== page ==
Haven critically gone through the company’s PEST Analysis, SWOT Analysis, Porter’s five forces, Complexity of Dimension, Corporate Social Responsibility and Mckensies 7S’ frame work. It is clear that the BBA Aviation is at a stable cruising leading point in the Aviation industry and their biggest challenge is the Operational Improvement to sustain this leadership position. For this to be achieved the employees need to undergo training events to understand the company’s vision, goals, aims, objectives and also to understand the internal and external challenges, hence empowering them with the understand of what is expected of them both as an individual or a group of teams. The Harrison’s learning wheel (eight-stage process) will be a better tool for employees to understand the company’s vision and challenges. The step-by-step process will equip the employees to a better understanding on how to achieve the skills and experience needed in other to be a partaker of the vision and to combat these challenges faced by the company.

Training refers to the acquisition of specific skills and knowledge that will enable an employee to perform their job effectively. Relatively, staff development concerns activities that are directed to the future needs of the employee, which may themselves be derived from the future needs of the organisation. (Palmer, A & Hartley, B)

Harrison’s learning wheel (The eight-stage process):
Establish needs:
This is to ascertain the individual, team, group or even management that needs training to better enhance them with the training needed to understand the company’s vision and challenges. Agree on purpose and objectives for the learning event:

Having to understand the employee that needs the training process, it will be important for these employees to know the purpose and objective of the training. The training is usually based on the employee to understand the immediate challenges faced by the company. Identify profile of intended population:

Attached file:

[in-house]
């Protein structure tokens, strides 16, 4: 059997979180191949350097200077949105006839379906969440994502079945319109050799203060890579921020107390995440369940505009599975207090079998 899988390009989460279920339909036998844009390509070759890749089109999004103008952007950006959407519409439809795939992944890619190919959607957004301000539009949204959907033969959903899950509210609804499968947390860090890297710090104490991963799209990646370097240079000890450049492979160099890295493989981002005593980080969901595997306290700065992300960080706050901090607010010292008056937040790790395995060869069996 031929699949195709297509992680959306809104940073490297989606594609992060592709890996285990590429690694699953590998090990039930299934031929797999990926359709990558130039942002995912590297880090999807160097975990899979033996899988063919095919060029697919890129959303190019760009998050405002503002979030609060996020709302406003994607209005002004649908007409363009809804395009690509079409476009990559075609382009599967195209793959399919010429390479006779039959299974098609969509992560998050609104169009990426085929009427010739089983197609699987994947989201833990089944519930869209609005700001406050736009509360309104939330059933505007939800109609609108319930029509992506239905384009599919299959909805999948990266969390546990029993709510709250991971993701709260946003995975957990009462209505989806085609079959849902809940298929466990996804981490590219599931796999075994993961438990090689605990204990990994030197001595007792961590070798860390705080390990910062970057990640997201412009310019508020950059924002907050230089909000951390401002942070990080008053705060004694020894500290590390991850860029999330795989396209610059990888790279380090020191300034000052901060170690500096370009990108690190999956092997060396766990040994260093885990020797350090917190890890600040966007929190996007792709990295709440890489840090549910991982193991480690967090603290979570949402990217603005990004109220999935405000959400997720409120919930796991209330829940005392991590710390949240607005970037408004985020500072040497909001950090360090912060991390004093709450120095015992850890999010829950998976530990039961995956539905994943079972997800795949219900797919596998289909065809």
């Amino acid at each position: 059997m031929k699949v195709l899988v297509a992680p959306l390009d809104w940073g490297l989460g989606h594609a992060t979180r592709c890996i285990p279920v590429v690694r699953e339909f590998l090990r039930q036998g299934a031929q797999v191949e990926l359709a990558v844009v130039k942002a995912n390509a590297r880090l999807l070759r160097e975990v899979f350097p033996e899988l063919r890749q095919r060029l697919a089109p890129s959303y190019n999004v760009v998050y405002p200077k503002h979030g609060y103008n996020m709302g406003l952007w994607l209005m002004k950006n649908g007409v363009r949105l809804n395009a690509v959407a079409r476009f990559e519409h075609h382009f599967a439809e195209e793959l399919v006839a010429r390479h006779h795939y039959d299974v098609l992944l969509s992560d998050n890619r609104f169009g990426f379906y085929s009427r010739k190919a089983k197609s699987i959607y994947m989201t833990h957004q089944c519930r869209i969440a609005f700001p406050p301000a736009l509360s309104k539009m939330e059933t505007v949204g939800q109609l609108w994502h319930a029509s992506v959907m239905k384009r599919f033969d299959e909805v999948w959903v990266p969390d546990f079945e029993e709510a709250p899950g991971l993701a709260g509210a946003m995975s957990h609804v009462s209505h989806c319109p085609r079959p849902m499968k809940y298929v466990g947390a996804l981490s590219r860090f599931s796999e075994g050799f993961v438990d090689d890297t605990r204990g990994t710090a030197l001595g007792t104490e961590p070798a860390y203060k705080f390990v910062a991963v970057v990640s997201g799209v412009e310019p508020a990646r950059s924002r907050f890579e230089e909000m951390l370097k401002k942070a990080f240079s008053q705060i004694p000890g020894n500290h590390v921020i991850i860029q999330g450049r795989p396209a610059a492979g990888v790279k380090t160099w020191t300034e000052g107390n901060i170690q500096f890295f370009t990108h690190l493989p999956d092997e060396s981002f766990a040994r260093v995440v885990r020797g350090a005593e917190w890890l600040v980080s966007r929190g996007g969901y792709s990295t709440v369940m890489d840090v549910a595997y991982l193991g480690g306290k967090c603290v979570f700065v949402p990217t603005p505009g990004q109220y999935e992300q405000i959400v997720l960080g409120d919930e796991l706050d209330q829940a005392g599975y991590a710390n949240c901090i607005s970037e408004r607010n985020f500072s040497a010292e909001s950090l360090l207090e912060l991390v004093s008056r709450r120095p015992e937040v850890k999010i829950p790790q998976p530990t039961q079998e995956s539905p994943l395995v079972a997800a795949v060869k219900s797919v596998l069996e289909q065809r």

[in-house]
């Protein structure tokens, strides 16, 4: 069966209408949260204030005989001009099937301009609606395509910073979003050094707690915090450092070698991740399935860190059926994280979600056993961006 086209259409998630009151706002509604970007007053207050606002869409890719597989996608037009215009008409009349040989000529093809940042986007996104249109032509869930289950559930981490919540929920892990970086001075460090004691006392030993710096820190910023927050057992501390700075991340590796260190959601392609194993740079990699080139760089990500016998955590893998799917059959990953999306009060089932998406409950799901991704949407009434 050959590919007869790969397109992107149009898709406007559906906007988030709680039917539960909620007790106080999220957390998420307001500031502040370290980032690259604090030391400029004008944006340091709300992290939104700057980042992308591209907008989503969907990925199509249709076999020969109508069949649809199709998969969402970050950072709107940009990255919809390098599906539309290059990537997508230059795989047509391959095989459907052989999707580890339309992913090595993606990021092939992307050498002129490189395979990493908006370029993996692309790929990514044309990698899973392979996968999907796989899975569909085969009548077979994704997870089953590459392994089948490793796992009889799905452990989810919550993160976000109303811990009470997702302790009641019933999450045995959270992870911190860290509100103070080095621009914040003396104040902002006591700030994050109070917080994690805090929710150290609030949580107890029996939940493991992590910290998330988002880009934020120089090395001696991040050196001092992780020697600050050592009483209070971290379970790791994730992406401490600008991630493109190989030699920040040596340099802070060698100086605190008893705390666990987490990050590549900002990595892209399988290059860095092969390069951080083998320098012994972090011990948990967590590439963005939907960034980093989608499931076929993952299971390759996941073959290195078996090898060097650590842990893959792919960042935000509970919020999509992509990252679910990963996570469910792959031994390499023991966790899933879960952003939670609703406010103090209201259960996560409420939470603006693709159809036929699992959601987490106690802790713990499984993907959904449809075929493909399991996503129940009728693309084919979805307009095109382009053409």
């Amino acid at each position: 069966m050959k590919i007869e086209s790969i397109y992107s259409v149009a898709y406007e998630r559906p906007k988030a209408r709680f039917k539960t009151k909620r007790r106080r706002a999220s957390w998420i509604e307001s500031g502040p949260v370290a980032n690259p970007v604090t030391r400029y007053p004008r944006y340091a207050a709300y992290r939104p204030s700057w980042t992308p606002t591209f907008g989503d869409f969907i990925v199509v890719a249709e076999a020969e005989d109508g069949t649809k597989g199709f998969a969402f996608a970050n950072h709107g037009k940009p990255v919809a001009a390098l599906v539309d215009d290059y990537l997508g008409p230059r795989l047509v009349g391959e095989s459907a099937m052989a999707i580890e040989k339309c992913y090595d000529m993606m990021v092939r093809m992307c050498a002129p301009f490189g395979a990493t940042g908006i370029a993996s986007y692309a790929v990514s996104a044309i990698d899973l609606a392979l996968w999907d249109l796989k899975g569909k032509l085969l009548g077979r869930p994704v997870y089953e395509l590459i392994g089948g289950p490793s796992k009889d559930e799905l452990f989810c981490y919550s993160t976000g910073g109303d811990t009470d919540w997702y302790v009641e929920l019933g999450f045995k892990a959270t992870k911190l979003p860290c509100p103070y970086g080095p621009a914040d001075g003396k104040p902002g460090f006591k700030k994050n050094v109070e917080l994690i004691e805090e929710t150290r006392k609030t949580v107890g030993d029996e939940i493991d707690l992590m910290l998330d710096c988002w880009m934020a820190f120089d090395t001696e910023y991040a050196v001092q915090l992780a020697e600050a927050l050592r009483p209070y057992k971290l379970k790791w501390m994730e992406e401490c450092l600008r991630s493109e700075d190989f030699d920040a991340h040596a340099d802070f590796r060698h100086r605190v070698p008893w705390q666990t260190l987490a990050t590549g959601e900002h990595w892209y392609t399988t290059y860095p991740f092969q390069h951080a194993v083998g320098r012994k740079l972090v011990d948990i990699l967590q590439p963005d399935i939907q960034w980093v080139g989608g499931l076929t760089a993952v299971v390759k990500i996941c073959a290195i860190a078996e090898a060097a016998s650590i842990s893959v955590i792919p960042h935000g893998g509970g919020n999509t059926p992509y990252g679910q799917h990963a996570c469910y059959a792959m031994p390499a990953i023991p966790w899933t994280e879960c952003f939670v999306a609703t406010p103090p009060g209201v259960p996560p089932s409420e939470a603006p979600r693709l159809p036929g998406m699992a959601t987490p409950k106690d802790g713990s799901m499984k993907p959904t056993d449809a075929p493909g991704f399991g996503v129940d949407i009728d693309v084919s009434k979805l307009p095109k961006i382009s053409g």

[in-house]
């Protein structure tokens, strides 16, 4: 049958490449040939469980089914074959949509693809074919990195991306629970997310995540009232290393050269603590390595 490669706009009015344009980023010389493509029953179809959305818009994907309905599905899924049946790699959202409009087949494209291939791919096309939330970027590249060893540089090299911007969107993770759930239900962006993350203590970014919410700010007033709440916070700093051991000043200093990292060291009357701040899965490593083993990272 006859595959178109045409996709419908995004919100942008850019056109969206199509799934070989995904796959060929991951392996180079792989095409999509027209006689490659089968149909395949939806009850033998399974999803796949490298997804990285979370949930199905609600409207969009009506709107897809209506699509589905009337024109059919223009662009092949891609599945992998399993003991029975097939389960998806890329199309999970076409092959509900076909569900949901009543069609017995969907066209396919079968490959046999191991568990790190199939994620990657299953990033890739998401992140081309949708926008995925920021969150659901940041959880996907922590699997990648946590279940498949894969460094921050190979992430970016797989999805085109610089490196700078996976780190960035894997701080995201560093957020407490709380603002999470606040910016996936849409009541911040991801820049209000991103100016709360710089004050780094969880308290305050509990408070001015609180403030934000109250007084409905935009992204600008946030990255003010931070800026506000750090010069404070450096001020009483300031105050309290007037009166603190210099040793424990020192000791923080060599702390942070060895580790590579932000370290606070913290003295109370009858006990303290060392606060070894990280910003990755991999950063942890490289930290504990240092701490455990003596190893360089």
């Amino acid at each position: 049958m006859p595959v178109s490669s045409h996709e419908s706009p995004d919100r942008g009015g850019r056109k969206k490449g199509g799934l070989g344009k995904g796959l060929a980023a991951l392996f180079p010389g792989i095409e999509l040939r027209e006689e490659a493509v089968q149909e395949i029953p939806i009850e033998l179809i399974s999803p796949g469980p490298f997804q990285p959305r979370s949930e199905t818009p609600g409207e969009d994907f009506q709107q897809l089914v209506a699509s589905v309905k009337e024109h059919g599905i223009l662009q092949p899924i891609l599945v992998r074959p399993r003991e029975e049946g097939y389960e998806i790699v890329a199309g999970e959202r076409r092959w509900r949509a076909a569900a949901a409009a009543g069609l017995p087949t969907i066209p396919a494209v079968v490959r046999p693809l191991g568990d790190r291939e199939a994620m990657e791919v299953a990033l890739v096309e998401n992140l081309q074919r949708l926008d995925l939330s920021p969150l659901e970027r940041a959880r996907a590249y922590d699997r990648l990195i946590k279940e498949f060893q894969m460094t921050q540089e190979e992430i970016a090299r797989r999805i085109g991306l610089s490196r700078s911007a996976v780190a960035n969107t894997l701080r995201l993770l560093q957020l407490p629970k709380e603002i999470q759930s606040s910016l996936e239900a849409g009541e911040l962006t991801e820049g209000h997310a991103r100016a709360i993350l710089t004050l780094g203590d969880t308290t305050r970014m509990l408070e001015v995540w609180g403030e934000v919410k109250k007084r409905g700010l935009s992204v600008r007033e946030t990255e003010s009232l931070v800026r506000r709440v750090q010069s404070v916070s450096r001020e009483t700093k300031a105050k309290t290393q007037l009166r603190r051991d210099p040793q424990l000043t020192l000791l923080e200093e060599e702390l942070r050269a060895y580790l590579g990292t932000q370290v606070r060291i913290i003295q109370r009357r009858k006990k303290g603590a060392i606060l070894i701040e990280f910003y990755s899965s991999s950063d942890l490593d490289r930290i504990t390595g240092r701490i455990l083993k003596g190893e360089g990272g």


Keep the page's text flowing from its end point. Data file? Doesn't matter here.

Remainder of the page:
It is vital that the pedigree of the employee has to be established. The intrinsic and extrinsic profile of the employee has to be understood and a motivational reward to be put in place to incentivise the employee. Agree on strategy and the delivery of the learning event:

A strategy on how to deliver the learning event should be made flexible. Planning and control process have to be monitored in the event where funding may have come from other group of the company. Select learner cohort and produce detailed specification for the learning event: At the point leaders and manager would select employee that they think is deemed necessary to attend the learning event given the challenges faced in their department. Finalise strategy and design the learning event:

Ones these employees have been selected a proper strategy on how the learning will be passed on will then be drawn. After this process, a transformation will then be expected of these employees after haven to complete the training process. The finalisation of the training process will then hand the employee the skills and knowledge to better performance hence reducing the challenges faced by the company. Monitor and evaluate the change:

The evaluation process is a tool for leaders and managers to ascertain what has worked and what has not worked after the learning process. The evaluation process helps leaders and managers to tackle the remains of the challenges. Evaluation technique that will assist leaders and managers to acquire the learning outcome will range from interviews, questionnaires, briefings, practical test, written test and even the observation of behaviour will confirm an employee engagement. Haven gone through these techniques it will be clear to leaders and managers where lapses can be foreseen and a possible remedy to tackle the remains of the challenges uncovered after the evaluation technique process.


The operations of BBA Aviation plc are complex at the industry at which it operates. Given this complexity, their main challenge is Operational Improvement. The company in its response created specific job related training for staff at different level. The training focuses more on staff training and staff development. The Group involve their employees personally in these efforts and invest in new technologies, equipment and training and development programmes where the Group believe they can make a difference.
The Group businesses have much in common and plenty to learn from each other and the Group encourage working together, sharing ideas and good practices.

BBA Aviation plc is the leading aviation service provider in the United Kingdom compared to its competitors namely; Goodrich Corporation, Mercury Air Group, Inc. and TIMCO Aviation Services Inc. BAA Aviation doesn’t make the planes, but it does keep them flying. (BBA Aviation, 2013)